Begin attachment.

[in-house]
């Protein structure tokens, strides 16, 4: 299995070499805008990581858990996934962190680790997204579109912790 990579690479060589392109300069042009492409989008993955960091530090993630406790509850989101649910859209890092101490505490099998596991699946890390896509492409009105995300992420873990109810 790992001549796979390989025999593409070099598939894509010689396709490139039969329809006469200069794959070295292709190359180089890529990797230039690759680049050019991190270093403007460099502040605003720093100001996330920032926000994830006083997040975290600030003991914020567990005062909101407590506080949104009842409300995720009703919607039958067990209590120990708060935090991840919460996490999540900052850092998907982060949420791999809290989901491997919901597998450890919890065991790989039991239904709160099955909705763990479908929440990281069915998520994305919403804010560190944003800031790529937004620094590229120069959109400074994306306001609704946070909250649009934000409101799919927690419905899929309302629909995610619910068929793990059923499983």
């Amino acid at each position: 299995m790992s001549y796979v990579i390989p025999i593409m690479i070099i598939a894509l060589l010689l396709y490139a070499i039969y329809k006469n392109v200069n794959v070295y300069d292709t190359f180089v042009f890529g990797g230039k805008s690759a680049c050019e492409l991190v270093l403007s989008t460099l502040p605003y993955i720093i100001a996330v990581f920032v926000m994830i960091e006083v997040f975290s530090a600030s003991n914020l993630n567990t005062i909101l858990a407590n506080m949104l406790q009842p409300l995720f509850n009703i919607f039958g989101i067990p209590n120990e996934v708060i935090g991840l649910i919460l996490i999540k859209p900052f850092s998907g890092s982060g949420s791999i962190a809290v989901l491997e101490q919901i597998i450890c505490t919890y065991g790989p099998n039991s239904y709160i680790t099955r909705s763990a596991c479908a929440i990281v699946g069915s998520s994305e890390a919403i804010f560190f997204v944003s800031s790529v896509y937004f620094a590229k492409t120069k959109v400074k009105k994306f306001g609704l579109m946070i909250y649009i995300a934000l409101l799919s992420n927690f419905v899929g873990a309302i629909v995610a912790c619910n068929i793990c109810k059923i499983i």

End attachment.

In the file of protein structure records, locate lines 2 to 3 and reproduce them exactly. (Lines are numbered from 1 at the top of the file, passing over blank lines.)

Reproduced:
């Protein structure tokens, strides 16, 4: 299995070499805008990581858990996934962190680790997204579109912790 990579690479060589392109300069042009492409989008993955960091530090993630406790509850989101649910859209890092101490505490099998596991699946890390896509492409009105995300992420873990109810 790992001549796979390989025999593409070099598939894509010689396709490139039969329809006469200069794959070295292709190359180089890529990797230039690759680049050019991190270093403007460099502040605003720093100001996330920032926000994830006083997040975290600030003991914020567990005062909101407590506080949104009842409300995720009703919607039958067990209590120990708060935090991840919460996490999540900052850092998907982060949420791999809290989901491997919901597998450890919890065991790989039991239904709160099955909705763990479908929440990281069915998520994305919403804010560190944003800031790529937004620094590229120069959109400074994306306001609704946070909250649009934000409101799919927690419905899929309302629909995610619910068929793990059923499983």
């Amino acid at each position: 299995m790992s001549y796979v990579i390989p025999i593409m690479i070099i598939a894509l060589l010689l396709y490139a070499i039969y329809k006469n392109v200069n794959v070295y300069d292709t190359f180089v042009f890529g990797g230039k805008s690759a680049c050019e492409l991190v270093l403007s989008t460099l502040p605003y993955i720093i100001a996330v990581f920032v926000m994830i960091e006083v997040f975290s530090a600030s003991n914020l993630n567990t005062i909101l858990a407590n506080m949104l406790q009842p409300l995720f509850n009703i919607f039958g989101i067990p209590n120990e996934v708060i935090g991840l649910i919460l996490i999540k859209p900052f850092s998907g890092s982060g949420s791999i962190a809290v989901l491997e101490q919901i597998i450890c505490t919890y065991g790989p099998n039991s239904y709160i680790t099955r909705s763990a596991c479908a929440i990281v699946g069915s998520s994305e890390a919403i804010f560190f997204v944003s800031s790529v896509y937004f620094a590229k492409t120069k959109v400074k009105k994306f306001g609704l579109m946070i909250y649009i995300a934000l409101l799919s992420n927690f419905v899929g873990a309302i629909v995610a912790c619910n068929i793990c109810k059923i499983i």